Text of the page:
Connecticut’s chief financial guardian is dismissing Republican charges that Gov. Dannel Malloy’s administration is “cooking the books” ahead of the 2014 election saying their “inaccurate” and simply political spin. However, state Comptroller Kevin Lembo does say Malloy and the legislature do have some work to do to keep the budget in balance.
Earlier this week, state House Minority Leader Larry Cafero leveled the charges against Malloy as administration budget chief Ben Barnes made a presentation to legislators and pegged the projected deficit for the first fiscal year after the election at $515 million. The legislature’s nonpartisan Office of Fiscal Analysis puts the number at $1.1 billion. The difference comes because Barnes’ office is using a “current practices” form of accounting, which doesn’t account for inflation and other factors.
Back in 2009 when then-Gov. Jodi Rell’s administration had a habit of overestimating revenue projections, the legislature passed a law that put in place a mechanism for arriving at a consensus between the governor’s budget numbers and those of the legislature. In essence, the comptroller would break the tie and issue a consensus revenue estimate. The system doesn’t apply in this case because it’s not the revenue the two sides disagree on.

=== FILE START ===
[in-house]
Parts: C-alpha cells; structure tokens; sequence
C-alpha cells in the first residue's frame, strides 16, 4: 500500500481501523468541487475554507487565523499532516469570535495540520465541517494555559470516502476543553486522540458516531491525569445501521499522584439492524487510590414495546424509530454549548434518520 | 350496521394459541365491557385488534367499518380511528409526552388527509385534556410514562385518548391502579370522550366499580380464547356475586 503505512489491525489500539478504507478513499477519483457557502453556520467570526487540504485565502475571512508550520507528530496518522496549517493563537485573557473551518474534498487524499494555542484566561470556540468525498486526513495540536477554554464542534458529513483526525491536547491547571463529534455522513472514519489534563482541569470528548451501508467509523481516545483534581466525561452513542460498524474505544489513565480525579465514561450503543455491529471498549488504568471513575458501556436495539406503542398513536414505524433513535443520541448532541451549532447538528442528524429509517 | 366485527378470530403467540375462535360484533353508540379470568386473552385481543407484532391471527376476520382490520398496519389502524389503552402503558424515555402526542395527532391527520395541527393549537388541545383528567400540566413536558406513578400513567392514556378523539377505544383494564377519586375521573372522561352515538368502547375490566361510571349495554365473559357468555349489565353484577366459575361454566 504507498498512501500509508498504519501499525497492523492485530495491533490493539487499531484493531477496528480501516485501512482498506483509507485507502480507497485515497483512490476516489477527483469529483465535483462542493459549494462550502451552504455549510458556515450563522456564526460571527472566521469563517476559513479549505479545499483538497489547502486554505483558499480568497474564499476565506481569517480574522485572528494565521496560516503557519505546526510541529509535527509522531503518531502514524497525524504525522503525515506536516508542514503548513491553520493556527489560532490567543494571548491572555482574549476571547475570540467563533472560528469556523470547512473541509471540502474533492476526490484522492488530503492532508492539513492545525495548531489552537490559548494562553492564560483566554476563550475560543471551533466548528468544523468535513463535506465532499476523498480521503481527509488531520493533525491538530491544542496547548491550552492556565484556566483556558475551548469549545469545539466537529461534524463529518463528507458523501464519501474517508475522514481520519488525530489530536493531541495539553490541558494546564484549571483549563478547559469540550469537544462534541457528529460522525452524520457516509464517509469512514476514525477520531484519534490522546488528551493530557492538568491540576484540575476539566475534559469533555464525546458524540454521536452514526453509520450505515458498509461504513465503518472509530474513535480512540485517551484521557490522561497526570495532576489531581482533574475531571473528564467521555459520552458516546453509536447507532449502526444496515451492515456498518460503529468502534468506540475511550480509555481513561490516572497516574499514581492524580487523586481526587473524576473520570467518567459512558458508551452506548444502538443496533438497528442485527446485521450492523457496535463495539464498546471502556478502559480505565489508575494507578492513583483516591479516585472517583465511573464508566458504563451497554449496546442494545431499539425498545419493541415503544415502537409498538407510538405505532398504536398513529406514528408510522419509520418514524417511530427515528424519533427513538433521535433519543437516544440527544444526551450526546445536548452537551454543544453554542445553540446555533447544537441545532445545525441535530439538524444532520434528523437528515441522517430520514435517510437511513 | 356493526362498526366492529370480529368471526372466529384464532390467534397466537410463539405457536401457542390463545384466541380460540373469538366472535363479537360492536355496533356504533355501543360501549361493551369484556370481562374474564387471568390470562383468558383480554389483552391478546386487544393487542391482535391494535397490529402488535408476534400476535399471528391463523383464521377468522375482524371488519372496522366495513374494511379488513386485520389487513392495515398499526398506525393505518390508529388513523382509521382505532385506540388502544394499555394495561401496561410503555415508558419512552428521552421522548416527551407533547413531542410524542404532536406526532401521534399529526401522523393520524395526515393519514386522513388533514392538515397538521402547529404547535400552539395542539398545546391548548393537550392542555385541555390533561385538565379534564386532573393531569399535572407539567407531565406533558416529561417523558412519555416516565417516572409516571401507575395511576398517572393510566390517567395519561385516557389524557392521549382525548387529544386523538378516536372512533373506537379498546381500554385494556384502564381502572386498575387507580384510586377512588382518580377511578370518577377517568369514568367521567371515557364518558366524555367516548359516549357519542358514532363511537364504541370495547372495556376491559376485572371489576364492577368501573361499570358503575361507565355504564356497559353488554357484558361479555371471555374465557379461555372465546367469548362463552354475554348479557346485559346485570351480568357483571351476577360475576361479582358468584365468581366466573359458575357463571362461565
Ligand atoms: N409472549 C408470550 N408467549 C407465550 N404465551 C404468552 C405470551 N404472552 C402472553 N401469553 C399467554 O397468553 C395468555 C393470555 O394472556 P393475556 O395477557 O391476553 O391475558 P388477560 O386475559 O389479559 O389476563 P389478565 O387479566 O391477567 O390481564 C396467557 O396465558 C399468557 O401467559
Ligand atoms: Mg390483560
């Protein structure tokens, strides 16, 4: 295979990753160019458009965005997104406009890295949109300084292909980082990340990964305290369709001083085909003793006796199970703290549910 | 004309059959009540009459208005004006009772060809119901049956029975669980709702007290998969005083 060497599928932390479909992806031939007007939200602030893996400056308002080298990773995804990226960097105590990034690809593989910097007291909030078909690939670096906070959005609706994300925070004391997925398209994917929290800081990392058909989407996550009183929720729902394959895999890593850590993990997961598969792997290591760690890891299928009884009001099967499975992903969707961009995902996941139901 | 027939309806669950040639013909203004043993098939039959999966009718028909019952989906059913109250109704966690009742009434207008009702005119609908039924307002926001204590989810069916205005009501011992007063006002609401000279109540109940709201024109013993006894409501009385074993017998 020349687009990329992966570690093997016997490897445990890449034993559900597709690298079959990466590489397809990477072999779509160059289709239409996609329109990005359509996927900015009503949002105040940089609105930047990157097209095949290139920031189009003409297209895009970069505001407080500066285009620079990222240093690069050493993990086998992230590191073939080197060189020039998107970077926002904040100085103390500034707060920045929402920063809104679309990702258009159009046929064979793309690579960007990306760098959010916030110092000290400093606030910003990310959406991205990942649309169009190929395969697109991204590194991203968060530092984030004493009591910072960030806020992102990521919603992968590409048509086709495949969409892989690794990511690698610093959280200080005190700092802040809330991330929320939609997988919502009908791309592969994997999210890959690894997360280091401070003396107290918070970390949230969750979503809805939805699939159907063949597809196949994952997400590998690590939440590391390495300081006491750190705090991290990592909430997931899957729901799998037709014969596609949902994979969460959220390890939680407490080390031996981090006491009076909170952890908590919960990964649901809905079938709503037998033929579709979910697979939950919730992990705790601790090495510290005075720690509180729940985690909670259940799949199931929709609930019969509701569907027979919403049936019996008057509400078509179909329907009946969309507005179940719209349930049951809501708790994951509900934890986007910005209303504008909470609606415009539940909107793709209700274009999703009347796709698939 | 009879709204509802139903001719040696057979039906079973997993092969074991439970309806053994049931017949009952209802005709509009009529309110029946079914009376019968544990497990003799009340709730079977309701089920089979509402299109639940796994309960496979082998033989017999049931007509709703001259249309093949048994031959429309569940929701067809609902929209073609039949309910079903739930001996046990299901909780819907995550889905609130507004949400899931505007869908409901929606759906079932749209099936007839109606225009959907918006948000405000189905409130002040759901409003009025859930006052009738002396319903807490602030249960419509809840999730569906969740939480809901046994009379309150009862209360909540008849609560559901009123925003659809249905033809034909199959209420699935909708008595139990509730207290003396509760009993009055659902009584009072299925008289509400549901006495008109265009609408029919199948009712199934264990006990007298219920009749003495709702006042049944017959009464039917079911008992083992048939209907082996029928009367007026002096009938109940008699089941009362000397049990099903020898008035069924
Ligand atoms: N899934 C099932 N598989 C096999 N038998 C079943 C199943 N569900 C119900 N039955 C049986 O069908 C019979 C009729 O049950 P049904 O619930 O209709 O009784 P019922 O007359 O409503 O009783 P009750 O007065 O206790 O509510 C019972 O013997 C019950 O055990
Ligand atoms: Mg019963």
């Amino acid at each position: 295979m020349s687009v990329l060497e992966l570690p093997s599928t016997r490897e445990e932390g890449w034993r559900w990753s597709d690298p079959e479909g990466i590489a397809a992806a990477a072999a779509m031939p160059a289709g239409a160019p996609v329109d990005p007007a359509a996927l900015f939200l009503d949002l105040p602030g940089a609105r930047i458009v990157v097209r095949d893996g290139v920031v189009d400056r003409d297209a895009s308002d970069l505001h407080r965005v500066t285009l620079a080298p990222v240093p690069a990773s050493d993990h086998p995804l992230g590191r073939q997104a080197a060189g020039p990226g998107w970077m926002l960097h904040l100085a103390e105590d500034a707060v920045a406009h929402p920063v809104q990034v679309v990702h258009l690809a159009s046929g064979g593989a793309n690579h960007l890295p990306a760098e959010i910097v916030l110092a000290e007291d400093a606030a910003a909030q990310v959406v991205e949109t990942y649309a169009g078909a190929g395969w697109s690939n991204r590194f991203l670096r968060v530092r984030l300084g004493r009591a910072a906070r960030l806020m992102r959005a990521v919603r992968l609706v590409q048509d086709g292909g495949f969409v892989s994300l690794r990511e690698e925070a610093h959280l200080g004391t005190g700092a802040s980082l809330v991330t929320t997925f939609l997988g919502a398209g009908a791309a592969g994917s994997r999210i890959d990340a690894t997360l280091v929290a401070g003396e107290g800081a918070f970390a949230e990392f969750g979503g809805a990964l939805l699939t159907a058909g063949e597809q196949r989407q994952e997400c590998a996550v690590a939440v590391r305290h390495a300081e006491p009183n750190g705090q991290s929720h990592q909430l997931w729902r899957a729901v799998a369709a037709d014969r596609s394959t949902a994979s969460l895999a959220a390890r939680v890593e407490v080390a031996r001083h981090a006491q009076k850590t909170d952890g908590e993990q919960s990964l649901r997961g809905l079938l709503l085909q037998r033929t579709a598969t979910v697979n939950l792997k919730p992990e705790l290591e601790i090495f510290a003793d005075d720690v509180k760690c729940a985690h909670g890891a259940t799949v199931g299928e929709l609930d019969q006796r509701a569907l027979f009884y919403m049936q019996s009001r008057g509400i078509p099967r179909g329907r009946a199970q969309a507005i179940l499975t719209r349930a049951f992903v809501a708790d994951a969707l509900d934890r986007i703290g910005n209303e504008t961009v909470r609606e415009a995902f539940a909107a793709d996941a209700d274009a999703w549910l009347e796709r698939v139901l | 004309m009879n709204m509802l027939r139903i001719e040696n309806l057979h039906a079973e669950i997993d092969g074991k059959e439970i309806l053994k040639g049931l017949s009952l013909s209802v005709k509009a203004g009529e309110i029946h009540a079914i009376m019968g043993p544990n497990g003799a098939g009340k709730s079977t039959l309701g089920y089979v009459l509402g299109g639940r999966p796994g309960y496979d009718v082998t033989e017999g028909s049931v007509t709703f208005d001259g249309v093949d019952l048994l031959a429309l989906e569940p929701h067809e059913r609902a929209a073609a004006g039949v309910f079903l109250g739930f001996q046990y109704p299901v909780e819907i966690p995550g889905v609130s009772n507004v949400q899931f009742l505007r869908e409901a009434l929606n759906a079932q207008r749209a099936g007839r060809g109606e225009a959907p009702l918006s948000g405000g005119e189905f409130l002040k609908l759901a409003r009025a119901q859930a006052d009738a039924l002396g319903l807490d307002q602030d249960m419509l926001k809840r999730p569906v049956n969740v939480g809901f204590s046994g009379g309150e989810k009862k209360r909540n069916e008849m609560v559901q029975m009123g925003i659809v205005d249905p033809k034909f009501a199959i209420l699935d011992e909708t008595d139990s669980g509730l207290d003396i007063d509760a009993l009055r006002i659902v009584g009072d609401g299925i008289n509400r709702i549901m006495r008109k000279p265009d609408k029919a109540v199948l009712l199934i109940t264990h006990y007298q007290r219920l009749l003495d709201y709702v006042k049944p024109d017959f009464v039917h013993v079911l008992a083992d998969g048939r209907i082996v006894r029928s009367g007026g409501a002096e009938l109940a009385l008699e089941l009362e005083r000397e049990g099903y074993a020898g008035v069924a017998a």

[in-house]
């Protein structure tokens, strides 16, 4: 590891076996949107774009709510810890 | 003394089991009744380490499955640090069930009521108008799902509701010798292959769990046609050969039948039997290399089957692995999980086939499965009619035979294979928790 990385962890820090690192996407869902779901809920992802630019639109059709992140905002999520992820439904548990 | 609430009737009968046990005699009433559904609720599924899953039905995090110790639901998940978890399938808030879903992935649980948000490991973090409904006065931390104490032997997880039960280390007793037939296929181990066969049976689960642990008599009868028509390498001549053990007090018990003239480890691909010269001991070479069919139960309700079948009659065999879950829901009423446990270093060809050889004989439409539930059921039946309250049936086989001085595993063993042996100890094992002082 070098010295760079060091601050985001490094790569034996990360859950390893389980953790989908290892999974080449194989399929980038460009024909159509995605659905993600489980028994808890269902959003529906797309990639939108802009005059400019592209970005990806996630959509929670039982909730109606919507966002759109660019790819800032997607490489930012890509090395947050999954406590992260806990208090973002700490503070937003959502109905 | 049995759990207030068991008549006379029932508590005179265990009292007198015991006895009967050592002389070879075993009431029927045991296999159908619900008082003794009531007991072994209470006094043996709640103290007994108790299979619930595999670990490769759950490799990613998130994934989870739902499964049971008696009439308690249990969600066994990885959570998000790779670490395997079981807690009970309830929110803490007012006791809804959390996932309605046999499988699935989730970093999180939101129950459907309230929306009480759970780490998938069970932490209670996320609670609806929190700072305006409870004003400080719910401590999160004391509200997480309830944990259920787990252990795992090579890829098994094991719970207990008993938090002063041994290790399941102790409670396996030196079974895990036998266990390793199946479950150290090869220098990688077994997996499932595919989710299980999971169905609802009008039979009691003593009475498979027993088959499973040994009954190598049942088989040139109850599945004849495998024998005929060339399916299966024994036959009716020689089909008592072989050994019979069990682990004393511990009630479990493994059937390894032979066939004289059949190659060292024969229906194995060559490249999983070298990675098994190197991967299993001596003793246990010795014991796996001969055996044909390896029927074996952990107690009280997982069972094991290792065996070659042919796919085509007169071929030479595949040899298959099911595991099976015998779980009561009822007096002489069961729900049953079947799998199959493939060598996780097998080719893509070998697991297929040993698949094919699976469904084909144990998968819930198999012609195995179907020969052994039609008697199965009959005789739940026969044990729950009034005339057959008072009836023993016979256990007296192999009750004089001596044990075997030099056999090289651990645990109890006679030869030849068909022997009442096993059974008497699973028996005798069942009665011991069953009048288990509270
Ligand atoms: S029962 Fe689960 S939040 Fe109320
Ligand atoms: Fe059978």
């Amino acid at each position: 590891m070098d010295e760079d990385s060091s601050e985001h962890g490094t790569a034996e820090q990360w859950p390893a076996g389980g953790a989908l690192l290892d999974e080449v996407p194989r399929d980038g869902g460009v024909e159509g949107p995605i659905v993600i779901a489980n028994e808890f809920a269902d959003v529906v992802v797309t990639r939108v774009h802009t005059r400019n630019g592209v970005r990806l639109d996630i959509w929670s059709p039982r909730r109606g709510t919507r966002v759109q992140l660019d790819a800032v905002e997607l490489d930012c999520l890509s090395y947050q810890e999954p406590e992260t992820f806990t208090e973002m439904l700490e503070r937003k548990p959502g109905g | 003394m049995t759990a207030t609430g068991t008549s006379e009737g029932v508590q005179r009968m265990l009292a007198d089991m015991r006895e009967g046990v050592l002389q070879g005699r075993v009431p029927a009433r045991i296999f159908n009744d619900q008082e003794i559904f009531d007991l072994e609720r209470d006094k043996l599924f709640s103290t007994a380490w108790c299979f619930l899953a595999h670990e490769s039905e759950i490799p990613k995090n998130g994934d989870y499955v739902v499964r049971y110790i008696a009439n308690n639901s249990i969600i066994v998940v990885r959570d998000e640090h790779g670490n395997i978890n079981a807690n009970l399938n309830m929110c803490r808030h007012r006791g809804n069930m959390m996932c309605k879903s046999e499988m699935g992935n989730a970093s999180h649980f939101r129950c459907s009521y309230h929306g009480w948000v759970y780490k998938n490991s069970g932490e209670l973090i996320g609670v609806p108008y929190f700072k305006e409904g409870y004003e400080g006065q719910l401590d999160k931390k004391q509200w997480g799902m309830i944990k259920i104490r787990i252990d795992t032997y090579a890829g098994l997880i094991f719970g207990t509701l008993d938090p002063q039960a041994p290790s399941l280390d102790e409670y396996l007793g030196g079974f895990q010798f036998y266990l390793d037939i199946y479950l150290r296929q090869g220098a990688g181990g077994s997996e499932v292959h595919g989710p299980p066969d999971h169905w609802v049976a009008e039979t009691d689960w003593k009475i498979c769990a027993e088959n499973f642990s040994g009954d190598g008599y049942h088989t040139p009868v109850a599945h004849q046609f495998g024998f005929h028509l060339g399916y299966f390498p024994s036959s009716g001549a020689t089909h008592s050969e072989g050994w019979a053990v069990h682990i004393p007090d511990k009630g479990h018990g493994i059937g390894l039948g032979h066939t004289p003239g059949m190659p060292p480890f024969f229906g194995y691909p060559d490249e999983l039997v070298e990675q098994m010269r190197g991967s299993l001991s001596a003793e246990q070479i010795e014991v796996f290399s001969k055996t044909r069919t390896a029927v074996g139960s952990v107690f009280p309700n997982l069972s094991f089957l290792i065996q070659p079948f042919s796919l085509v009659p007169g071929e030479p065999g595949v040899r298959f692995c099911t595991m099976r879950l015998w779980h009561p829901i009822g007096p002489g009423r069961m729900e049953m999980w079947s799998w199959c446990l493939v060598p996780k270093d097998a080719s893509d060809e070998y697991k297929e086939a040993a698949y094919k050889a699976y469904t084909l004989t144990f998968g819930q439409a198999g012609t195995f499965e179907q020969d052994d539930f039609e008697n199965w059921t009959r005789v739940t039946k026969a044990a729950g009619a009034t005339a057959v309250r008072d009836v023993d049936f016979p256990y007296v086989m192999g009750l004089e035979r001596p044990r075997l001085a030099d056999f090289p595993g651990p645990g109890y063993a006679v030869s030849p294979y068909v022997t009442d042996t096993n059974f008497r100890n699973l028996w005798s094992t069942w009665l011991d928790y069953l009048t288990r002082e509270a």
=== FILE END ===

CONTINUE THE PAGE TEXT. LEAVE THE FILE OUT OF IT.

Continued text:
But Lembo still has an opinion on the current situation in which there is a half a billion dollar difference. “It means the administration and the legislature have some work to do. The question is, how and when do they do it. The disagreement is about the ‘out years.’ The governor still has some levers to pull if he chooses,” Lembo told The Hanging Shad. He says that could include moves with economic recovery notes, tobacco resources and other moves.
Lembo does say that like in past years, the spending cap could be an issue. “It appears the cap could come into play.” Some estimates put the budget $500 million over the cap in the out years although Lembo would not confirm that number.
As for Cafero’s “cooking the books” charges, Lembo says it’s all politics. “It’s absolutely politics. It’s spin and it’s inaccurate. By looking at the deficit in the different way, the administration is acknowledging the governor and the legislature can change the path the state is on.
If nothing else, Barnes’ presentation and Cafero’s usual over-the-top response are indications of what’s to come as Malloy and his Republican opponents gear up for the 2014 election. Stay tuned.